History for Dummies

Neil Bush touts a school curriculum for guys like himself

The voice coming from the computer isn't your daddy's history teacher -- or yours, either. Studiedly casual and oh-so-hip, it's more beatnik than Ben Stein:

I was surfin' the Net just last Saturday, see

And I saw the most curious thing.

Teacher Chicoria raves about the new program -- and so do his students.
Daniel Kramer
Teacher Chicoria raves about the new program -- and so do his students.

At a chat room for Georges, two Georges were chatting,

A new President and an old British king.

As Mr. Hipster intones "new President" and "British king," the words helpfully appear on the computer screen, white text on a bright orange background.

Said the Pres, 'Global power,

You mongo head honcho

You call it whatever seems best.

But you've got to admit that our young rebel nation

Has grown up to surpass all the rest.'

Great poetry, it's not. But the Houston Independent School District is welcoming it as the future of education. Last year, four HISD schools piloted Ignite! Learning's computer-based American history course. This year, 23 schools have signed on. More Houston schools are using the two-year-old software than in any other district in the nation. According to Ken Leonard, Ignite! president, the Houston schools are nearly one-fifth of the company's total business.

Ignite! is the brainchild of Houston's own Neil Bush: son of George Senior, little brother of George W. and father of supermodel-in-training Lauren. In a family of overachievers, Neil is the ne'er-do-well, gaining his biggest headlines by embarrassing his prominent relatives. His adventures in the savings and loan industry led to a taxpayer-funded bailout of $1.3 billion and a lifetime ban from the banking world. His divorce last summer revealed his taste for Asian call girls.

In countless interviews, Neil has explained his motivation for starting Ignite!: Dyslexic, he was badly frustrated by traditional school. He has said he saw his son suffer through the same "boring" classes, and he felt a call to do something. So Ignite! designs and promotes software-based curriculum for "hunter/warrior" types -- kids Neil believes are just as smart as the eggheads, but aren't being served by traditional education.

Ignite! works hard to shake things up. There are cartoons, fast-moving graphics and songs. A trench-coat-clad Peter Jennings type delivers a talk on the founding of Jamestown, with a driving hip-hop beat in the background.

A lesson on the division of governmental powers features "Federal Powers Man," a Schwarzenegger-style cartoon hero in a tight red-and-blue leotard. He coins money and wages war until the scene shifts à la Batman and Robin, with "BAM!" exploding in big black letters. "States Rights Man," we learn, is in charge of education. (It's a small irony, considering George W.'s work on behalf of "No Child Left Behind.") Then BAM! Concurrent Powers Woman, who could rival Wonder Woman in the babe department, gets to lock up criminals.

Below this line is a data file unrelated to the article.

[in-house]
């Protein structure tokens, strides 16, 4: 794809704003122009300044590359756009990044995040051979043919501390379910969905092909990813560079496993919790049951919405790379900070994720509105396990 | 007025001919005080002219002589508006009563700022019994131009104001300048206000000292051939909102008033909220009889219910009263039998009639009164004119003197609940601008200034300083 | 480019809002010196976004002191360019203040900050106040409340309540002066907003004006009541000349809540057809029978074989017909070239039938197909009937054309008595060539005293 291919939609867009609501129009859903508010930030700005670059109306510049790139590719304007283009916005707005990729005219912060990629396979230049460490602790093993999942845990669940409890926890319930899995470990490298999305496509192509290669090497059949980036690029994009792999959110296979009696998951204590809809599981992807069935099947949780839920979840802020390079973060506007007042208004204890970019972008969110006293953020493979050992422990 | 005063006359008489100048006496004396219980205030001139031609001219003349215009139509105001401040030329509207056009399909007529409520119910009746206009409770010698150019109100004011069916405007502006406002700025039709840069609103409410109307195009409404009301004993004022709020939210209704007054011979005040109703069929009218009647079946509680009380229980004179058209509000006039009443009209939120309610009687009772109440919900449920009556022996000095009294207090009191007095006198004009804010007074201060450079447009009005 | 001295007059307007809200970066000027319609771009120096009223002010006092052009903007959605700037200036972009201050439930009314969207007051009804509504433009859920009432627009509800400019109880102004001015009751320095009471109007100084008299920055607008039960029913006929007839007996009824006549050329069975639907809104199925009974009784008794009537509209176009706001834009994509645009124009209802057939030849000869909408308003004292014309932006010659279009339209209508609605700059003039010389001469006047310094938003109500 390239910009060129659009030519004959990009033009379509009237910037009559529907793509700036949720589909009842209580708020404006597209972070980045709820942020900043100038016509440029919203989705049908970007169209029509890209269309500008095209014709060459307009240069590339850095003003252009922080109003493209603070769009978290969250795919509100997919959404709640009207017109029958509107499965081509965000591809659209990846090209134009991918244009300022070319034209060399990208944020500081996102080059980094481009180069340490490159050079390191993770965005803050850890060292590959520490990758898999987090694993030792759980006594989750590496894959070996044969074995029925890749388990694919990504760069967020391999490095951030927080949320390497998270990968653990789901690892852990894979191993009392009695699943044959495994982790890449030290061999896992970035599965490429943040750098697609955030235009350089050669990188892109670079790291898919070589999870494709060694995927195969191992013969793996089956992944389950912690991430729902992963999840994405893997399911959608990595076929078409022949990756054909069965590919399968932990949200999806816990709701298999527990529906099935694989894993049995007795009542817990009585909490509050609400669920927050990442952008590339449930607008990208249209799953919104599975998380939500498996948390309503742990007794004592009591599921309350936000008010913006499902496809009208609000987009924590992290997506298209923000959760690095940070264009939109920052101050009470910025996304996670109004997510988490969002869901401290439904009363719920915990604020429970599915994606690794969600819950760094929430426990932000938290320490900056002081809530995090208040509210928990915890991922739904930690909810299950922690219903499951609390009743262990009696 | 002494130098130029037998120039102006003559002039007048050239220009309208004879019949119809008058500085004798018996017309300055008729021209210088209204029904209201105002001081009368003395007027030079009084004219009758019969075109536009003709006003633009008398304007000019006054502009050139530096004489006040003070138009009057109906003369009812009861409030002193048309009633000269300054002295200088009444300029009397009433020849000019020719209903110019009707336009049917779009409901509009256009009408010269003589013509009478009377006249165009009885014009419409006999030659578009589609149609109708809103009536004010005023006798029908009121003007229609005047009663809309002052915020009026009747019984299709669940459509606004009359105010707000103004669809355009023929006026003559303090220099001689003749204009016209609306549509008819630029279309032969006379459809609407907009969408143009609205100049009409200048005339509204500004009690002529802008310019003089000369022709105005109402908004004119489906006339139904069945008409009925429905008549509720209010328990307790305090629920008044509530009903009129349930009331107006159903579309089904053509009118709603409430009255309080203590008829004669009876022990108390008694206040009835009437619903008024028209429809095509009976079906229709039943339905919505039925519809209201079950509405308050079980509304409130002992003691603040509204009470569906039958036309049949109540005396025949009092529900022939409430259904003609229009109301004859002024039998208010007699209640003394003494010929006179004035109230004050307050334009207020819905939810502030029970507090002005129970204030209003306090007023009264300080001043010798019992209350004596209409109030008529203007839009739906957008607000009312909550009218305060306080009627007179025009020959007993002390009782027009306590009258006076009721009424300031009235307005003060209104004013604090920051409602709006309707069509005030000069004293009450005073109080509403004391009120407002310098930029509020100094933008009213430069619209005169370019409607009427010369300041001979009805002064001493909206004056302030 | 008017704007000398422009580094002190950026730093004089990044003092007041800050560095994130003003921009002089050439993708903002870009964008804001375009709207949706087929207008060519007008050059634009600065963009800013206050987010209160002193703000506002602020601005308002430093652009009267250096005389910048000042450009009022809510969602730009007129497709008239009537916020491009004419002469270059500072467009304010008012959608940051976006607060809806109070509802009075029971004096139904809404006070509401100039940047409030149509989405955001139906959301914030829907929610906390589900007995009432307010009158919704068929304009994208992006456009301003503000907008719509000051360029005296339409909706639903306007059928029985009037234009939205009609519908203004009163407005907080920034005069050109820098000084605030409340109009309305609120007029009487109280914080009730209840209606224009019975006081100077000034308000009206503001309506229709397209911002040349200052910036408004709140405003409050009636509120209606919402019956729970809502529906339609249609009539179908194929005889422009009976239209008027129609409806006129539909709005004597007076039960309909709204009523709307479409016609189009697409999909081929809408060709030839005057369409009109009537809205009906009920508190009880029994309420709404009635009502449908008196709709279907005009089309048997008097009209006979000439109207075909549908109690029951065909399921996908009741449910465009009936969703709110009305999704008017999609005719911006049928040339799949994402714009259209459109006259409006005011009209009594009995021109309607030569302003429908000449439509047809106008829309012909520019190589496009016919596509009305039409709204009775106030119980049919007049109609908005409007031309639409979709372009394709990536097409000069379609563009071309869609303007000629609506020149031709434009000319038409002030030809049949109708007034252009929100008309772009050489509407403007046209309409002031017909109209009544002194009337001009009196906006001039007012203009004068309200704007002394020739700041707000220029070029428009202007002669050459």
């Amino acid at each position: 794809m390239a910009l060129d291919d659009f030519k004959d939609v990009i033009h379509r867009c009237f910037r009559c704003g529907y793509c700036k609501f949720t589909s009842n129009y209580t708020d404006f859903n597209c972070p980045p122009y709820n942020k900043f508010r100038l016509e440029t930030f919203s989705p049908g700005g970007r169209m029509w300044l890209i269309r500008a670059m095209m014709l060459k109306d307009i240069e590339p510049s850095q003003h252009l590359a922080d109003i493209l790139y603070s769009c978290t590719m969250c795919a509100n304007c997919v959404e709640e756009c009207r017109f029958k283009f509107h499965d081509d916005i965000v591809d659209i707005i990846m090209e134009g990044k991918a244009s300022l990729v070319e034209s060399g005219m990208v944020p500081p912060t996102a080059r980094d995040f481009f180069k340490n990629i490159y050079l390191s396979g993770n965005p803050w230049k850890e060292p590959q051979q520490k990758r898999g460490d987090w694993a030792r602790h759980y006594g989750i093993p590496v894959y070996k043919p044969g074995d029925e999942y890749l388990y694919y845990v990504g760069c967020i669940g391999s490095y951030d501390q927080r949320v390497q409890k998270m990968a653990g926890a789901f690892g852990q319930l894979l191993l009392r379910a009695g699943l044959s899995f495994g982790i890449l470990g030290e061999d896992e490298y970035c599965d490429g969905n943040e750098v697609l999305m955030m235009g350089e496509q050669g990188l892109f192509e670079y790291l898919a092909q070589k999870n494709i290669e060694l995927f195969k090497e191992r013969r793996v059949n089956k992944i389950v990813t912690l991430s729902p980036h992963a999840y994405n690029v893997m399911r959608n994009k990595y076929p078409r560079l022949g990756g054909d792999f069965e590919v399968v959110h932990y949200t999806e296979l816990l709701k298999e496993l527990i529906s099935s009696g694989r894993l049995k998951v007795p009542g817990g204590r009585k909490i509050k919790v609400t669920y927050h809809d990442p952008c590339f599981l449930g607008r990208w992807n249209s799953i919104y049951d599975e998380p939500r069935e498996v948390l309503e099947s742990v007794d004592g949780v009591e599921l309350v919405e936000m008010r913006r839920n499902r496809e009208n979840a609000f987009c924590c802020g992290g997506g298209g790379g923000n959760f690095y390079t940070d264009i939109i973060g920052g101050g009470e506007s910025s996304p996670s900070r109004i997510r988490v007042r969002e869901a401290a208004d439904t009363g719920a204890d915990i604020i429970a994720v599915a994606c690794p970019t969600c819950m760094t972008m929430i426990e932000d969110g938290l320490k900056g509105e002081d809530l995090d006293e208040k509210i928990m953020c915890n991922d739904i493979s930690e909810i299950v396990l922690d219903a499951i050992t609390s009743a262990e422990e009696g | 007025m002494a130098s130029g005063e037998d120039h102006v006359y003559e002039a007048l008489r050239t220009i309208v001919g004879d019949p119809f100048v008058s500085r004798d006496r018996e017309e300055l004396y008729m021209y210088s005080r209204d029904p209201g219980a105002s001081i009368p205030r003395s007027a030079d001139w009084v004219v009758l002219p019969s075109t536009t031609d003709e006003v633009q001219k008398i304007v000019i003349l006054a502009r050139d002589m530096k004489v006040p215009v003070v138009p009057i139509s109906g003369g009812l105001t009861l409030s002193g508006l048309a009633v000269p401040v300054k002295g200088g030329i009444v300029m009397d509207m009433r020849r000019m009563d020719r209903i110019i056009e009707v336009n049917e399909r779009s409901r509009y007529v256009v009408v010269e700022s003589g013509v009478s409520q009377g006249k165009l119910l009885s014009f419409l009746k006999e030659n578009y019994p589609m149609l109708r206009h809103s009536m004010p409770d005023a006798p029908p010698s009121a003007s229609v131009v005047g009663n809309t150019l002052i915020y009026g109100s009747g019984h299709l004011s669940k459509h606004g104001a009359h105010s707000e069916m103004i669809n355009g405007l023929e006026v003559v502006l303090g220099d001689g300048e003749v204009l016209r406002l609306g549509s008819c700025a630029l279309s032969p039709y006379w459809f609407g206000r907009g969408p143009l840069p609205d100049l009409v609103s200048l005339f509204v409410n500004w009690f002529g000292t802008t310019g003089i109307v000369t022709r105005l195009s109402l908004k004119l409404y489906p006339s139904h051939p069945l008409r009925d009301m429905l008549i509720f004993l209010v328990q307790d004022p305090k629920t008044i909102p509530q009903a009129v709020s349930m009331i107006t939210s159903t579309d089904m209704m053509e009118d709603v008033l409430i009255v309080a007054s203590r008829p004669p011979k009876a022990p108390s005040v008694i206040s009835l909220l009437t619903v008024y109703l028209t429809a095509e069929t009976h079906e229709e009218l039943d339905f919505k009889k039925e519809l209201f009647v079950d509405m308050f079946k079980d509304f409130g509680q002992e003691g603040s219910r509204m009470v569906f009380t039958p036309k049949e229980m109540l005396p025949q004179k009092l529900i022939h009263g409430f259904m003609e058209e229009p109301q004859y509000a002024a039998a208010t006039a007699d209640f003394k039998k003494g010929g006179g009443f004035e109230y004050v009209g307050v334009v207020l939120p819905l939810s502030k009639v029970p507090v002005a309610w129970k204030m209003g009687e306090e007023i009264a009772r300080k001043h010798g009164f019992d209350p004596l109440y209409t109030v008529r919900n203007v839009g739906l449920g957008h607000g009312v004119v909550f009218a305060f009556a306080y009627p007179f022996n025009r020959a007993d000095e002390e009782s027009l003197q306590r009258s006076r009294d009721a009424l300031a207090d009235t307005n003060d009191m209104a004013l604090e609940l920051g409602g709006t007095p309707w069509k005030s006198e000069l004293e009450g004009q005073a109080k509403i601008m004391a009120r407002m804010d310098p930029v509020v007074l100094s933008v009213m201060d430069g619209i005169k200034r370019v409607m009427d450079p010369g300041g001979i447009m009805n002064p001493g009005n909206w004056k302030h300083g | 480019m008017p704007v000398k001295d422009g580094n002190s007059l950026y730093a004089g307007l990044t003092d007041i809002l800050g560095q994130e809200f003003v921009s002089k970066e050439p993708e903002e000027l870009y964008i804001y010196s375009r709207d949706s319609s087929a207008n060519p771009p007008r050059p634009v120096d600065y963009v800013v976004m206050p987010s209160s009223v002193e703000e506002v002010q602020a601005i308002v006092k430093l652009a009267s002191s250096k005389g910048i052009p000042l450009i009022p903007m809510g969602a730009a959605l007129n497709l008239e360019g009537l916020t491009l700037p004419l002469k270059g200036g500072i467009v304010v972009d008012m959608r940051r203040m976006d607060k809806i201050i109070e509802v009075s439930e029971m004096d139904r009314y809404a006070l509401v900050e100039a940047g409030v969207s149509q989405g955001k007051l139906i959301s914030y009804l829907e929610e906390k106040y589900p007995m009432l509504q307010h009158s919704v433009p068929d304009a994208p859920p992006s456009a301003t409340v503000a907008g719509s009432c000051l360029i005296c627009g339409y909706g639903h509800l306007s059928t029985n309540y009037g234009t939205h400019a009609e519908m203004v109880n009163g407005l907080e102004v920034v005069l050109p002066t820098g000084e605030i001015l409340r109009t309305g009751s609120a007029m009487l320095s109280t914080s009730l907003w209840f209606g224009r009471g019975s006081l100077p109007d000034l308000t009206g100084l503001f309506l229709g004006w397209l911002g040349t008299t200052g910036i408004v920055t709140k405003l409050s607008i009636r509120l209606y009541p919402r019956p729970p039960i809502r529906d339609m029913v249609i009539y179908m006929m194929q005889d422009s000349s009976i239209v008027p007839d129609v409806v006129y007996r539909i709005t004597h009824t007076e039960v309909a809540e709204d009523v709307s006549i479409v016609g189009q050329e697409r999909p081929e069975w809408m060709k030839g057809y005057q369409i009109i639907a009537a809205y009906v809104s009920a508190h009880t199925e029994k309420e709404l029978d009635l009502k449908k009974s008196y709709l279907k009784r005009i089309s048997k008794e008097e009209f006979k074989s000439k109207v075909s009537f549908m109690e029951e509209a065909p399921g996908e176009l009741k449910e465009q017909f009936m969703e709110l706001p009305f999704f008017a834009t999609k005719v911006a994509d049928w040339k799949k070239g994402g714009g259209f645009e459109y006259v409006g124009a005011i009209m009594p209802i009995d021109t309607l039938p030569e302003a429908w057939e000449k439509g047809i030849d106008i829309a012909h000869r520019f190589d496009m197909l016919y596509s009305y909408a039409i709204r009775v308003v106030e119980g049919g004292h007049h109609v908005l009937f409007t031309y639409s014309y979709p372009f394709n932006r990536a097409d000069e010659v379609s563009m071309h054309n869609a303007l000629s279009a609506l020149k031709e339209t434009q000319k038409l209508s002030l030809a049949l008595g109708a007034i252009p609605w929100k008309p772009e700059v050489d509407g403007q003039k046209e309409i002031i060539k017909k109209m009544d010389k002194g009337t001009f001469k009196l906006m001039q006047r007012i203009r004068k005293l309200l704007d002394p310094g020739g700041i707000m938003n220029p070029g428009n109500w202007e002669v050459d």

Or take that "chat room for Georges." King George gets his dig in by citing the Beatles as a reason the Brits still rule, then briefly mentions the Monroe Doctrine. But the three-minute "chat" is really a chance for President George to rap about this country's power: "Our lands have grown, and so has our trade. / Our economy's blossomed to such a degree, all the world seeks to lie in its shade."

The lesson about the Constitutional Convention is a would-be pop song, "Fight for Ratification," with lyrics about special interest groups and federalists. There's even a song about Eli Whitney.

"You've got interesting melodies, but the bottom line is, the lyrics are core content," Leonard says.

With dry lyrics and simple melodies, the tunes are far from rock and roll, but for a generation conditioned to think of Britney Spears as a musician, Ignite! just might be on to something. When teacher Marc Chicoria's class at Edison Middle School logs on, no one seems remotely disdainful. A few even seem to be having fun.

"It's better than reading a textbook," explains 14-year-old Mayra Gonzalez as she noodles with her mouse. "Something that I read, I'm just trying to get it over with. But this is actually interesting."

Mayra and her friends actually gasp in excitement when Chicoria tells them they can click on the song about John Winthrop's "City on a Hill." "This is my favorite," Mayra gushes.

"In seven years, I've been trying to get them to remember the City on a Hill and its importance," says Chicoria. "This is the only year they've gotten it."

After a year's pilot program, Ignite! offered the software to HISD for $10,000 per school. When the board balked, the Bush fund-raising powers swung into action. Landry's Restaurants, the Wells Fargo Foundation and Toyota dealership giant Friedkin Companies each donated $25,000. So did former Iranian ambassador Hushang Ansary, a trustee at the George H.W. Bush presidential library. Contributions totaled $115,000, halving the district's expense.

Colette Sayer, president of the Houston Classroom Teachers Association, urged the school board to reject the donation, saying the grant "is not worth the bad public relations."

But even Sayer admits that her criticism is due to the Bush behind the software, not its content: "I'm going to be very blunt. It's because of the name attached to it."

Gayle Fallon, president of the Houston Federation of Teachers, says she heard from people outside her organization who wanted her to oppose the software. But the teachers themselves thought it was effective, she says.

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